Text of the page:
Photo: Marco Arment via Marco.org
Lots of people think Apple has to make a cheaper iPhone, to compete with Samsung for the lower-end of the market, now that the higher end is saturated.Lots of people think Apple has to make a bigger iPhone, to compete with Samsung’s Galaxy Note and Galaxy SIII, which have big screens and have sold millions of units.
So that’s two phones everyone thinks Apple is going to make.
But what if it’s actually just one?
The cost-size curve isn’t straight in computer hardware, because miniaturization is also a cost factor.
- There is a point where making a MacBook bigger costs more, and a point where making an iPad smaller costs less. The 15-inch MacBook Pro costs more than the 13-inch, and the iPad mini costs less than the big iPad.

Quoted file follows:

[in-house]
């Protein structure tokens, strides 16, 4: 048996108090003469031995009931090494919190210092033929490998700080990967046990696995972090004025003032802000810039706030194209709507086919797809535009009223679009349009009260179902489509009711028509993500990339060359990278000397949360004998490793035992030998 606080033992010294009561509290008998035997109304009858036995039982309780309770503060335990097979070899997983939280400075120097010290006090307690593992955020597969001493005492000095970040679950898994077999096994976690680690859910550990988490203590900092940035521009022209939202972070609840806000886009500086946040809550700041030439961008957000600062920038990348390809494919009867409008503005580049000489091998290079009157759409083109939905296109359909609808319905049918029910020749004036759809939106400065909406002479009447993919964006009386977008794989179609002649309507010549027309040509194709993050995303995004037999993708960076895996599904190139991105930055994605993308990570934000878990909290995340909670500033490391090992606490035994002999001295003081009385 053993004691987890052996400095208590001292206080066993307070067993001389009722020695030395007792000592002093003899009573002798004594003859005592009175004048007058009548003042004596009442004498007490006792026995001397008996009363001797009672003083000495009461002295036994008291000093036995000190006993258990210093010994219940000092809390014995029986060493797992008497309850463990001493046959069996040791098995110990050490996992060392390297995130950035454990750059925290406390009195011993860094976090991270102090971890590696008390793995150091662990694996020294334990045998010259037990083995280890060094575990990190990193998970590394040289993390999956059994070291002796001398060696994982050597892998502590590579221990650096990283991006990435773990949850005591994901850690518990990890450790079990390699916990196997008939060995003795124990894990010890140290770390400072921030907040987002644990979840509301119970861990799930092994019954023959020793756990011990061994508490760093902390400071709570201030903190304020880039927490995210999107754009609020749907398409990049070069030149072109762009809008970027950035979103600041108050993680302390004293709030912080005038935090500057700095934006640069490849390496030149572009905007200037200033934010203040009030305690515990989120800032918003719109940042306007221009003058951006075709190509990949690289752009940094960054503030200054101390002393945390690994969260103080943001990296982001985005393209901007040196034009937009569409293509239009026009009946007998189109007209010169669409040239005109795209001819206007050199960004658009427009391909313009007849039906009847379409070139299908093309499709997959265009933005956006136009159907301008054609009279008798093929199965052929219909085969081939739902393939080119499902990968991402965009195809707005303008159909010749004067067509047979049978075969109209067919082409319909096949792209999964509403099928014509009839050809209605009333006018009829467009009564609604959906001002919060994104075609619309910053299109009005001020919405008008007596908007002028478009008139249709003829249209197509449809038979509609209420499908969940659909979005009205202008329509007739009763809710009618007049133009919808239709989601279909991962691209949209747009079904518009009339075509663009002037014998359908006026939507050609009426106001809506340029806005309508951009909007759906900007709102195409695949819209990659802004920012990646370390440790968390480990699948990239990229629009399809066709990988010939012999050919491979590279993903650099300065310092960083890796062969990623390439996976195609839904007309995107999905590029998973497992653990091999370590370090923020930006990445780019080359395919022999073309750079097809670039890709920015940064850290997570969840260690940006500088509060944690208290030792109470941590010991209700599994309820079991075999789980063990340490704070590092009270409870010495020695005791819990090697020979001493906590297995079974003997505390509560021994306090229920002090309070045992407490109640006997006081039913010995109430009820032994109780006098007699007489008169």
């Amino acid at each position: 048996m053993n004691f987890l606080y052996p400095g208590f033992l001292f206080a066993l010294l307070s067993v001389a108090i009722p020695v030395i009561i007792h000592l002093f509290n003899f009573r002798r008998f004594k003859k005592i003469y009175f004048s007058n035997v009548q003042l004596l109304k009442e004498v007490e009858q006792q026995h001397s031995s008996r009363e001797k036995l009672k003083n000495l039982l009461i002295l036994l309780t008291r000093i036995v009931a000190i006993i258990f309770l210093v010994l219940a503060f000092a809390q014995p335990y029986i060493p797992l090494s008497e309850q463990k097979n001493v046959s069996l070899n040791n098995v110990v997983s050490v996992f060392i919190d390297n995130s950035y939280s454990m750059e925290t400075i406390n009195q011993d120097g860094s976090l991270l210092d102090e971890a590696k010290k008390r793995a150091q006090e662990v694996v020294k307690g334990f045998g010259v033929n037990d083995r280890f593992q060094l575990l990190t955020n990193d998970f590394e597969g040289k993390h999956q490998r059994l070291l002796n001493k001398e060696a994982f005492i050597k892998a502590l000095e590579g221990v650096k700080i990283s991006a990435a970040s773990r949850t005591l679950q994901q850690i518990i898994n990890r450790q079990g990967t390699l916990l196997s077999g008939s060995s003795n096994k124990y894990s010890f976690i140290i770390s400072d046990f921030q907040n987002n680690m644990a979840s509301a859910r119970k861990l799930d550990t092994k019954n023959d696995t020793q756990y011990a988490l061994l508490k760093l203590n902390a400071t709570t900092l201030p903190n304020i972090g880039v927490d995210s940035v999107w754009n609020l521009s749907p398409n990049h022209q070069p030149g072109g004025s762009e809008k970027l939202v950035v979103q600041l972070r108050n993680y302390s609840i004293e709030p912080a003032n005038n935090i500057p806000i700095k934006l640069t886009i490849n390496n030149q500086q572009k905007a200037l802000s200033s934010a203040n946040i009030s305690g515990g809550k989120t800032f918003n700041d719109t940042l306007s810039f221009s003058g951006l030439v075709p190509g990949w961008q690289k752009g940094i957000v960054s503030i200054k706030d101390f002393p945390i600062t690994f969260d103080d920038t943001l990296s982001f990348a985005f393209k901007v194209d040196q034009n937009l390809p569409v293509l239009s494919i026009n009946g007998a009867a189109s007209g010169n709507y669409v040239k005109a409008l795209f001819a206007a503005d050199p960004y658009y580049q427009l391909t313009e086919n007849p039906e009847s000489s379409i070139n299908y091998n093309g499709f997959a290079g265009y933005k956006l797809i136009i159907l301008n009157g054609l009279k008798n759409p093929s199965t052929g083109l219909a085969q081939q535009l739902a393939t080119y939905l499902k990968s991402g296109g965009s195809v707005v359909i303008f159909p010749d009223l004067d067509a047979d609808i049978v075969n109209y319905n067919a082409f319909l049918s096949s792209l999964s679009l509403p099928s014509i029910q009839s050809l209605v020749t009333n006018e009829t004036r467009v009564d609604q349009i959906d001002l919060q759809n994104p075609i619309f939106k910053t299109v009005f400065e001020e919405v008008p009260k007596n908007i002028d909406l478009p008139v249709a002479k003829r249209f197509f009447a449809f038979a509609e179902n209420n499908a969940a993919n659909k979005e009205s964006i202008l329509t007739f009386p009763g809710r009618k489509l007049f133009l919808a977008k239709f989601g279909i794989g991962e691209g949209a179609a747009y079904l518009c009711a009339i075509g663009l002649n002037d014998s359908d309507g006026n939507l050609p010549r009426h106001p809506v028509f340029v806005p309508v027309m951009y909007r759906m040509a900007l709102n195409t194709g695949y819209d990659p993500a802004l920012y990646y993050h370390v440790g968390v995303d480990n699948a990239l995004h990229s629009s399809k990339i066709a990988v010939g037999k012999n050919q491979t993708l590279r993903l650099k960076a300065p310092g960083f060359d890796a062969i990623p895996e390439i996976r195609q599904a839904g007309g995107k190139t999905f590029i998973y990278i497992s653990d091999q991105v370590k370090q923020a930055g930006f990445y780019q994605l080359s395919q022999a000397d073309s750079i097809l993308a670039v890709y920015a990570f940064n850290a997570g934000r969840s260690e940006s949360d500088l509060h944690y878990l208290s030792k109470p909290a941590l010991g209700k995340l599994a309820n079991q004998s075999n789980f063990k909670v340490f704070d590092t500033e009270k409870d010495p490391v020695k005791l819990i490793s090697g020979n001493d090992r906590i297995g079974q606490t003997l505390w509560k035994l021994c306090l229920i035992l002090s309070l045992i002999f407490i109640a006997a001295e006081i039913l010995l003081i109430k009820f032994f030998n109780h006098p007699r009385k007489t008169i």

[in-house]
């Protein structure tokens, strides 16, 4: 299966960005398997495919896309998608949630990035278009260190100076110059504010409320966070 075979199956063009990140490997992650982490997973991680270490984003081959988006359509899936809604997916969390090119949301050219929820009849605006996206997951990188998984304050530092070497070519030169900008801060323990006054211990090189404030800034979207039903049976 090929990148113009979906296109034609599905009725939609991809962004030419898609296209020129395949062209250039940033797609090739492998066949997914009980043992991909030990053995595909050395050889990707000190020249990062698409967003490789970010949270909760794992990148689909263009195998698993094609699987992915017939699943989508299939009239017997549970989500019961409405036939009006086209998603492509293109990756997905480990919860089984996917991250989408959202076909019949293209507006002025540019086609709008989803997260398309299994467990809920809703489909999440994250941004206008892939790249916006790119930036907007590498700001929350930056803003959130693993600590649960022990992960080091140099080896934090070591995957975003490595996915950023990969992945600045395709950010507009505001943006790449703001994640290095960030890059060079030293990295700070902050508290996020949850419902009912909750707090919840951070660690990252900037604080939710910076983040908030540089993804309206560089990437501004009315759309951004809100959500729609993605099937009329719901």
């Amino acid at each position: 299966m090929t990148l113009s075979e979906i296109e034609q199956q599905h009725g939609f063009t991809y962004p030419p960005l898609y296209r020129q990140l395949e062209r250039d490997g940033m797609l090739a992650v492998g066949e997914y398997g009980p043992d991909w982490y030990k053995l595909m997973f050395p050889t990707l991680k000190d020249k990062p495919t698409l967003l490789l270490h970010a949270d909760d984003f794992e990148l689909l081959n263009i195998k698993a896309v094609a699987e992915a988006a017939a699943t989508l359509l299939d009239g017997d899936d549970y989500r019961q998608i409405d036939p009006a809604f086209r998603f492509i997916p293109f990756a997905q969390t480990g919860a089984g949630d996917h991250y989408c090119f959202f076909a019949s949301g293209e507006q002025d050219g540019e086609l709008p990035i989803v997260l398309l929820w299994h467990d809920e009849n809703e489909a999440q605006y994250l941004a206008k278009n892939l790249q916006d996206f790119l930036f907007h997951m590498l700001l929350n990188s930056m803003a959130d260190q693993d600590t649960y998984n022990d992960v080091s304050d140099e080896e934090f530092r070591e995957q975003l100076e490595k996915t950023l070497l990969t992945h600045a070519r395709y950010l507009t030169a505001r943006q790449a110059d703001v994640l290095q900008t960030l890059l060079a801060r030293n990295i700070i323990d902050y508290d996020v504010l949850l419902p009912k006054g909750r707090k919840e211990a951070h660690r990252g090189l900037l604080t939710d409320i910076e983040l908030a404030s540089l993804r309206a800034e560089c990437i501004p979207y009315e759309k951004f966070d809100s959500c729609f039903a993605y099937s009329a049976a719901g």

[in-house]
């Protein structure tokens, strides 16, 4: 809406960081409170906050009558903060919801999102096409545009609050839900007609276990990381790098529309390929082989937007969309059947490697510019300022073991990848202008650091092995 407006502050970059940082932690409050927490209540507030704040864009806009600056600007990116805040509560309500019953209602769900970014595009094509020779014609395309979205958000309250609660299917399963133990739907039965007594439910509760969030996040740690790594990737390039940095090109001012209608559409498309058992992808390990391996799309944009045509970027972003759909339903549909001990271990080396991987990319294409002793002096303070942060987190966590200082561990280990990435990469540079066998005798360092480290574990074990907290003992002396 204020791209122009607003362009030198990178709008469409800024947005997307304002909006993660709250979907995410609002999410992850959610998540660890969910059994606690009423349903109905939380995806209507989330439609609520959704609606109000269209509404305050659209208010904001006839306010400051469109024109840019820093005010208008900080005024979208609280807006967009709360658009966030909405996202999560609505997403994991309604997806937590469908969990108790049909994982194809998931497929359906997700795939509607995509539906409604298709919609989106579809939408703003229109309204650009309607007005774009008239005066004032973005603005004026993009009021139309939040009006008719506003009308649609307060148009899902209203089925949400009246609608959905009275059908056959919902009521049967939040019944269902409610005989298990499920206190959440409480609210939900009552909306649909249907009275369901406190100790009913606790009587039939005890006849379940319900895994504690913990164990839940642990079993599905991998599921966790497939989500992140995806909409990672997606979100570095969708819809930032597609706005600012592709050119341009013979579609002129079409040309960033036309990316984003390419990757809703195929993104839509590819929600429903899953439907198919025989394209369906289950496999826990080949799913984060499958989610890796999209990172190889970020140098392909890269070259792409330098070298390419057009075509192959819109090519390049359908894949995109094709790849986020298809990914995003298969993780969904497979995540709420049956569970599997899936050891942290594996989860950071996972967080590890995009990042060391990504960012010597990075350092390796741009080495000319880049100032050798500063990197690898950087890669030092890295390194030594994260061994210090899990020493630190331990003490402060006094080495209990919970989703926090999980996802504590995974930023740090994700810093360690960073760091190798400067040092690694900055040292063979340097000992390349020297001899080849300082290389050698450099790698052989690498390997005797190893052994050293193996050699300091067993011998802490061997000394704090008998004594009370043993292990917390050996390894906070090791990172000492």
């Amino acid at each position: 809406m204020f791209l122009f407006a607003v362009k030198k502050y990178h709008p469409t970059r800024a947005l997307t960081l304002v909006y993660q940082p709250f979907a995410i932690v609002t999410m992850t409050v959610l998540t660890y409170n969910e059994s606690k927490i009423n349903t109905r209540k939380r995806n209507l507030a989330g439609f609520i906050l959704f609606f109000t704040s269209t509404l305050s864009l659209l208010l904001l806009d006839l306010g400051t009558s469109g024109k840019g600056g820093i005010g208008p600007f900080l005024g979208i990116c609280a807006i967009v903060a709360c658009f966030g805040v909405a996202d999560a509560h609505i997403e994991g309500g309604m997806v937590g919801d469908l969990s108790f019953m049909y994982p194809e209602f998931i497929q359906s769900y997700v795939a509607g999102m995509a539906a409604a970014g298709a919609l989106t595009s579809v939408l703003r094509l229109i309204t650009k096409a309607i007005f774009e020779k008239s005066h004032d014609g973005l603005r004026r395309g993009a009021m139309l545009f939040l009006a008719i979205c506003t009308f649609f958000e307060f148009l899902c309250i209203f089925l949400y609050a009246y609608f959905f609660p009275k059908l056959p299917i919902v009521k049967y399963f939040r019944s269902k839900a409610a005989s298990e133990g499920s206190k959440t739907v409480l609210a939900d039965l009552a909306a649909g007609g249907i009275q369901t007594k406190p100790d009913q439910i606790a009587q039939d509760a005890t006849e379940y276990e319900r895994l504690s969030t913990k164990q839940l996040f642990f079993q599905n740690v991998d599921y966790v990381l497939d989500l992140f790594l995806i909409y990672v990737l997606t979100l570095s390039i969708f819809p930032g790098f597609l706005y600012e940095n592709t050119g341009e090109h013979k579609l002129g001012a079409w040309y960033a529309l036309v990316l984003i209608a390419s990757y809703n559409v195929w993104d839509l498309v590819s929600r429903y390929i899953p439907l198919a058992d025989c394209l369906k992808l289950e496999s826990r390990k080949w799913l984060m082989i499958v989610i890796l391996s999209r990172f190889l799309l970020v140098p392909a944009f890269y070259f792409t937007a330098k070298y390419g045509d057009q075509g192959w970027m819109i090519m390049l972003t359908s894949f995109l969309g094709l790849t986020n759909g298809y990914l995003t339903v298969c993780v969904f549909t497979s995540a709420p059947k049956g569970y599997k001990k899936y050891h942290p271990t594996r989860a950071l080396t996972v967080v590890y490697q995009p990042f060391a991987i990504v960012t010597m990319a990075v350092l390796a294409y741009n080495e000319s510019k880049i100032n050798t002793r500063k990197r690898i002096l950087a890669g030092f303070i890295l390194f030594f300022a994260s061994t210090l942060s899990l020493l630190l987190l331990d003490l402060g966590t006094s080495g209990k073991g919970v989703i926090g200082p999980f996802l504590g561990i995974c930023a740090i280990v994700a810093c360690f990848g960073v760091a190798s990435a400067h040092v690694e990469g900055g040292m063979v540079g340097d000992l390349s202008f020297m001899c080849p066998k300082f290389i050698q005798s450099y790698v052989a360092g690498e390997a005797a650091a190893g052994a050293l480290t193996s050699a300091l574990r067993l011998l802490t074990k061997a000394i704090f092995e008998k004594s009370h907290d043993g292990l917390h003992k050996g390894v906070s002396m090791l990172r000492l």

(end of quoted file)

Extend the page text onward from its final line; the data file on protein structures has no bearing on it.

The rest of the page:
- But there is also a point where making an iPhone smaller costs more — in component efficiency, battery life, R&D, different materials, etc. That’s one reason why the iPhone 5 costs (very roughly) about the same to build as an iPad mini, which is much larger.
You might assume that a bigger iPhone would be a more powerful one; that the iPhone+ (or whatever it’s called) would be an “iPhone Pro” of sorts. Maybe so. But maybe it’s also cheaper than a smaller iPhone, because weight, size, and efficiency aren’t the primary design goals. For example, the battery could be bigger. Or maybe it could contain older, cheaper, more-plentiful, less-efficient components.
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